Slugs & Snails


Slugs and snails are molluscs that attack many types of plant, including young seedlings, bulbs, herbaceous perennials, vegetables and strawberries. They are capable of feeding on flowers, foliage, stems, roots and seeds, although they may also attack the underground parts of plants, including bulbs and potatoes. Many species live underground or in wall crevices and come out to feed at night. Their voracious appetites, the fact that they are adept at hiding under debris, in containers and on garden plants, and their ability to climb, makes them serious pests in many gardens.


  • Slug and snail eggs may be exposed to the birds in midwinter by digging.
  • Hunt out slugs and snails at night by torchlight, and dispose of them destroy them somewhere well away from gardens, or destroy them in hot water or a strong salt solution.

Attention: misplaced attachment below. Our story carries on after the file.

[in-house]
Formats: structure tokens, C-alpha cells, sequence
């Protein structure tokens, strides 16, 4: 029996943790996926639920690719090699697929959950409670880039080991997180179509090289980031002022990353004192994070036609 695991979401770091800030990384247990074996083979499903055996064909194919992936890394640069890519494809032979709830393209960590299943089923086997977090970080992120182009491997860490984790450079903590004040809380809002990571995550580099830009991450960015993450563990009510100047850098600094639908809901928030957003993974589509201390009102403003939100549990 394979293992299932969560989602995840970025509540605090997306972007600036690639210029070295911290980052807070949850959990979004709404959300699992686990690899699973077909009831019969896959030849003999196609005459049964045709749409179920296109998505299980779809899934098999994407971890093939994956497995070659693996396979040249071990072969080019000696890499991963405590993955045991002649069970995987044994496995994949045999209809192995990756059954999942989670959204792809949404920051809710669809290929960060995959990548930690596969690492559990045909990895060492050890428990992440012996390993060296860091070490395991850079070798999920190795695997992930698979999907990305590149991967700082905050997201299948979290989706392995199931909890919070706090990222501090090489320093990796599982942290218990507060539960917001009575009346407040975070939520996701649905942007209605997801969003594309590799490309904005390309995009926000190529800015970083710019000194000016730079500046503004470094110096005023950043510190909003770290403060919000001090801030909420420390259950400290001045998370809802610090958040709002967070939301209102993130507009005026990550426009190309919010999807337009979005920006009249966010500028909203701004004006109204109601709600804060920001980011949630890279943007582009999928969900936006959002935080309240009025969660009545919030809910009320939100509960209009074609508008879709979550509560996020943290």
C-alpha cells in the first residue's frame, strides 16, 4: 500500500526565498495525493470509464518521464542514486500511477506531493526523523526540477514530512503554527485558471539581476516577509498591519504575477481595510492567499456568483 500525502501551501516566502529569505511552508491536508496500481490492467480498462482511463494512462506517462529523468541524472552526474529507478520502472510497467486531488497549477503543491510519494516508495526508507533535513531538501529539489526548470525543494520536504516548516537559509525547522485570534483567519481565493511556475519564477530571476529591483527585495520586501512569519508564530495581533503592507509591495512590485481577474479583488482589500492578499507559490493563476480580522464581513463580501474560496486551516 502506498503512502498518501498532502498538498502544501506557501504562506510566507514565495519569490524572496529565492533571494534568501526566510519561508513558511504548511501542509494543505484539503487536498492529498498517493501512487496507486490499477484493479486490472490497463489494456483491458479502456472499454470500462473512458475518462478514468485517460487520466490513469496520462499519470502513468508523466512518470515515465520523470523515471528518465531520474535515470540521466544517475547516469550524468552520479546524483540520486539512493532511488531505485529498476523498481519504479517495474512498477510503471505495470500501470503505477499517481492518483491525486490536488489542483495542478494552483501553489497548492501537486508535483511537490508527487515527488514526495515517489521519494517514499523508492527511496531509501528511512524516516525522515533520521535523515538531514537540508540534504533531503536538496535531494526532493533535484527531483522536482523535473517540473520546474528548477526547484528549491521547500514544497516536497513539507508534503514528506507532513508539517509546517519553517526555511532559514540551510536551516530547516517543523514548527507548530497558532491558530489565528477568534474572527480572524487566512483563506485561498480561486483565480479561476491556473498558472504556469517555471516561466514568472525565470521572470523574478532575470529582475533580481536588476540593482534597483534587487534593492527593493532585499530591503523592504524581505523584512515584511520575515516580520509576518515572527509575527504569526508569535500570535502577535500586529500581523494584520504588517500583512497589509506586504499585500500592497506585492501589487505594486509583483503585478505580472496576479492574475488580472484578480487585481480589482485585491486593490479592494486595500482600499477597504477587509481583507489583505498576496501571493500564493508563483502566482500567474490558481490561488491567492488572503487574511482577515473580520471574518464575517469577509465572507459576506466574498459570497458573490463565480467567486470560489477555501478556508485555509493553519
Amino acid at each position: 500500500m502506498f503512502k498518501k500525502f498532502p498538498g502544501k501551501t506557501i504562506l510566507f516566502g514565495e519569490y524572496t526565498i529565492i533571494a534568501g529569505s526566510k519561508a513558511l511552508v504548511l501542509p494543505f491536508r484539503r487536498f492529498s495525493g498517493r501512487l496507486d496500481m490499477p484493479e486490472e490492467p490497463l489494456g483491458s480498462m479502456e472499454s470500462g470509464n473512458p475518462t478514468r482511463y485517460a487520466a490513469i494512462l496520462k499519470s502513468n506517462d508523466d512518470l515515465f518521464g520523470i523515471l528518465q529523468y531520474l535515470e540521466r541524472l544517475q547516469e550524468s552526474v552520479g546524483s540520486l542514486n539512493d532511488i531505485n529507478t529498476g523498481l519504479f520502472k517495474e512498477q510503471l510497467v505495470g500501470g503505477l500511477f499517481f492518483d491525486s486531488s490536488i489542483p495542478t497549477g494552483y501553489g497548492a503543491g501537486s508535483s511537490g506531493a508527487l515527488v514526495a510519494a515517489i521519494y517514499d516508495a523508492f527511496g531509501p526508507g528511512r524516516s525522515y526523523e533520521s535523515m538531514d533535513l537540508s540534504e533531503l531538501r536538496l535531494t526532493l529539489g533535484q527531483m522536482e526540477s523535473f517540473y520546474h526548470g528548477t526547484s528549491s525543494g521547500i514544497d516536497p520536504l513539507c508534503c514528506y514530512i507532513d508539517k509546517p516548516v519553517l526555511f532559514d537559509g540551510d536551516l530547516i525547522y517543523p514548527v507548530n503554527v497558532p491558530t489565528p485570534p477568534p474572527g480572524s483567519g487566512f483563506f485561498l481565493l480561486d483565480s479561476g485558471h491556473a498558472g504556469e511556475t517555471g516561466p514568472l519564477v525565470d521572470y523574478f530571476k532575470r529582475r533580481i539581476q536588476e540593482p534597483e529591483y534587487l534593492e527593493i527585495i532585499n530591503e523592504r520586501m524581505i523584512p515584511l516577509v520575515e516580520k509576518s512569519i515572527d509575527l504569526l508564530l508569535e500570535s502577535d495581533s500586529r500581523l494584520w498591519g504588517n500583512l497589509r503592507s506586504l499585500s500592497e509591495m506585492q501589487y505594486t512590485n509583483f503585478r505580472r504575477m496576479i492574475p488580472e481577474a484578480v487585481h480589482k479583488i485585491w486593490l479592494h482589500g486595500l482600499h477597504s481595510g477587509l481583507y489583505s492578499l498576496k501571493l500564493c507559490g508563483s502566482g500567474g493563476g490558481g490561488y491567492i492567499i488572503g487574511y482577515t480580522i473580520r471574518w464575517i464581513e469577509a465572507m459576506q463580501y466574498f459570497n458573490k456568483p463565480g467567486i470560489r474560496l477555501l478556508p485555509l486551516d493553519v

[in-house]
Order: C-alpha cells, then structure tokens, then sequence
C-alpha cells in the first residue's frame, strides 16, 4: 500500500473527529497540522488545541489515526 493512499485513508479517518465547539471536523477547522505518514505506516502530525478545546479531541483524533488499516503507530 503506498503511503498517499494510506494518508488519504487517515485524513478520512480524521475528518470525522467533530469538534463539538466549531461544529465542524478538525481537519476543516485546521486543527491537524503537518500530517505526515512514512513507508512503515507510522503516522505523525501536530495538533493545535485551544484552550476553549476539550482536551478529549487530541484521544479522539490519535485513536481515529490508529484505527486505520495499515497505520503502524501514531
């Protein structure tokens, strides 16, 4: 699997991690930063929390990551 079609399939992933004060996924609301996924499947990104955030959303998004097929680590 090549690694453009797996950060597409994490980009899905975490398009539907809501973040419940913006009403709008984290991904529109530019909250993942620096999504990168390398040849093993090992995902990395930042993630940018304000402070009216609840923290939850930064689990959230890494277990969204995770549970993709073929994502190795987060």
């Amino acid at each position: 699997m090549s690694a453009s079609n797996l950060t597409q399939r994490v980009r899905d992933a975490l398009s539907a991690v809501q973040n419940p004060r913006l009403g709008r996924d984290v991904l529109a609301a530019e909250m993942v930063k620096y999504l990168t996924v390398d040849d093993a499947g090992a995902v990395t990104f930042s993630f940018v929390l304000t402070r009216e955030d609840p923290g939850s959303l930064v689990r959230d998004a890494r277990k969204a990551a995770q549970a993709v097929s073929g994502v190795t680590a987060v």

• Use a beer trap - a small pot full of beer sunk into the ground. This attracts the molluscs, which then drown. However, it will also attract beneficial creatures, so provide beetles with a twiggy ladder so that they may escape.
  • Lay crushed eggshells, grit, wood or coal ash around vulnerable plants - this will prevent slugs and snails from sliding smoothly over the ground on their trail of slime.
  • Place a plastic barrier around vulnerable plants - this may be made from a cut-down drinks bottle and pushed 2.5 cm (1 in) into the ground.
  • Place inverted grapefruit skin halves into the ground - the molluscs will gather inside, at which point you can remove them to a distant place or dispose of them in hot water or a strong salt solution.
  • They can also be controlled biologically by using their natural enemy, the nematode Phasmarhabditis hermphrodita. The nematodes reproduce inside the mollusc as it dies and are released back into the soil to infect new slugs and snails.
  • Aluminium sulphate crystals kill the slugs and snails by dehydrating on contact, and is harmless to humans, pets and wild creatures.
  • Slug pellets, containing methiocarb or metaldehyde, kill by dehydrating the slug or snail; however, they are potentially harmful if eaten by other animals (either directly or through the food chain), such as birds, hedgehogs and cats. They should be regarded as an absolute last resort.